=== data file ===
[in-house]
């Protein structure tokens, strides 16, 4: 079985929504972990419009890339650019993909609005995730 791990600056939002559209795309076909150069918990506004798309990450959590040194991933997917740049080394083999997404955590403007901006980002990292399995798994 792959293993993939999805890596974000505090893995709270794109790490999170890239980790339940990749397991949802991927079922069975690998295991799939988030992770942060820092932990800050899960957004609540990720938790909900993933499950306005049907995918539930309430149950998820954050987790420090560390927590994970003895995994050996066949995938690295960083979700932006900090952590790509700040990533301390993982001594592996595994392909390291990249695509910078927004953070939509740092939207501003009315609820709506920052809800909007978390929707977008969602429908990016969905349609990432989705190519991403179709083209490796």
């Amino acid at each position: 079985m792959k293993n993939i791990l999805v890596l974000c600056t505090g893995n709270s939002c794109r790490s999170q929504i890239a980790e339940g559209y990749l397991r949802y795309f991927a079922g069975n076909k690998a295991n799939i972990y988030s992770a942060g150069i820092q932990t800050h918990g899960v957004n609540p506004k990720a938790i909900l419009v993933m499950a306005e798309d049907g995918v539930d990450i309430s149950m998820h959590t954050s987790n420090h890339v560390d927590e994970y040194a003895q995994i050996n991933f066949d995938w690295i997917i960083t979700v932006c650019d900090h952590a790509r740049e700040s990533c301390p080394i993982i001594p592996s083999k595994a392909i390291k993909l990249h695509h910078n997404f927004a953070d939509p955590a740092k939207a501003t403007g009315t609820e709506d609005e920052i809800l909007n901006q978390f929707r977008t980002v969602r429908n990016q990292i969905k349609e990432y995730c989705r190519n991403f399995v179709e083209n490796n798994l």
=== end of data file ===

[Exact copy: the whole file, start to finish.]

[in-house]
């Protein structure tokens, strides 16, 4: 079985929504972990419009890339650019993909609005995730 791990600056939002559209795309076909150069918990506004798309990450959590040194991933997917740049080394083999997404955590403007901006980002990292399995798994 792959293993993939999805890596974000505090893995709270794109790490999170890239980790339940990749397991949802991927079922069975690998295991799939988030992770942060820092932990800050899960957004609540990720938790909900993933499950306005049907995918539930309430149950998820954050987790420090560390927590994970003895995994050996066949995938690295960083979700932006900090952590790509700040990533301390993982001594592996595994392909390291990249695509910078927004953070939509740092939207501003009315609820709506920052809800909007978390929707977008969602429908990016969905349609990432989705190519991403179709083209490796």
């Amino acid at each position: 079985m792959k293993n993939i791990l999805v890596l974000c600056t505090g893995n709270s939002c794109r790490s999170q929504i890239a980790e339940g559209y990749l397991r949802y795309f991927a079922g069975n076909k690998a295991n799939i972990y988030s992770a942060g150069i820092q932990t800050h918990g899960v957004n609540p506004k990720a938790i909900l419009v993933m499950a306005e798309d049907g995918v539930d990450i309430s149950m998820h959590t954050s987790n420090h890339v560390d927590e994970y040194a003895q995994i050996n991933f066949d995938w690295i997917i960083t979700v932006c650019d900090h952590a790509r740049e700040s990533c301390p080394i993982i001594p592996s083999k595994a392909i390291k993909l990249h695509h910078n997404f927004a953070d939509p955590a740092k939207a501003t403007g009315t609820e709506d609005e920052i809800l909007n901006q978390f929707r977008t980002v969602r429908n990016q990292i969905k349609e990432y995730c989705r190519n991403f399995v179709e083209n490796n798994l």